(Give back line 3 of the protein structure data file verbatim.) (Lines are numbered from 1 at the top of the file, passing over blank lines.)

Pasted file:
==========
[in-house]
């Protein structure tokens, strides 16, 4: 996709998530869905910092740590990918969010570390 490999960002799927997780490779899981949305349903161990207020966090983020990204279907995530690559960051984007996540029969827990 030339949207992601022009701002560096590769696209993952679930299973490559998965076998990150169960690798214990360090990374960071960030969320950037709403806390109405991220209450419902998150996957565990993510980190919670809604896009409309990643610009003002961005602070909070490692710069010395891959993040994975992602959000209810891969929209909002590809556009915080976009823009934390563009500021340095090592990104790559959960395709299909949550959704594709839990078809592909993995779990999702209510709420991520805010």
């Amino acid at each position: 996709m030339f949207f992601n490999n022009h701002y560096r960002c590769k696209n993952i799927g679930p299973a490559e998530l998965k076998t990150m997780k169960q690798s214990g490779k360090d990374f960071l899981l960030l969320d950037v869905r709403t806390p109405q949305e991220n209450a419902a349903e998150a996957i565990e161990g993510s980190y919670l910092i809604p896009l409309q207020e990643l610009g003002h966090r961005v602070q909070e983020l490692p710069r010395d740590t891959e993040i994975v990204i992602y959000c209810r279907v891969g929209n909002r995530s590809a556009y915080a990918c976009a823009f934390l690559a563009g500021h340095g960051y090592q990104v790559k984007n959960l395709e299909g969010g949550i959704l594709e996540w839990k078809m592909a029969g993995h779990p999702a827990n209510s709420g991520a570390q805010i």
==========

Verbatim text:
């Amino acid at each position: 996709m030339f949207f992601n490999n022009h701002y560096r960002c590769k696209n993952i799927g679930p299973a490559e998530l998965k076998t990150m997780k169960q690798s214990g490779k360090d990374f960071l899981l960030l969320d950037v869905r709403t806390p109405q949305e991220n209450a419902a349903e998150a996957i565990e161990g993510s980190y919670l910092i809604p896009l409309q207020e990643l610009g003002h966090r961005v602070q909070e983020l490692p710069r010395d740590t891959e993040i994975v990204i992602y959000c209810r279907v891969g929209n909002r995530s590809a556009y915080a990918c976009a823009f934390l690559a563009g500021h340095g960051y090592q990104v790559k984007n959960l395709e299909g969010g949550i959704l594709e996540w839990k078809m592909a029969g993995h779990p999702a827990n209510s709420g991520a570390q805010i």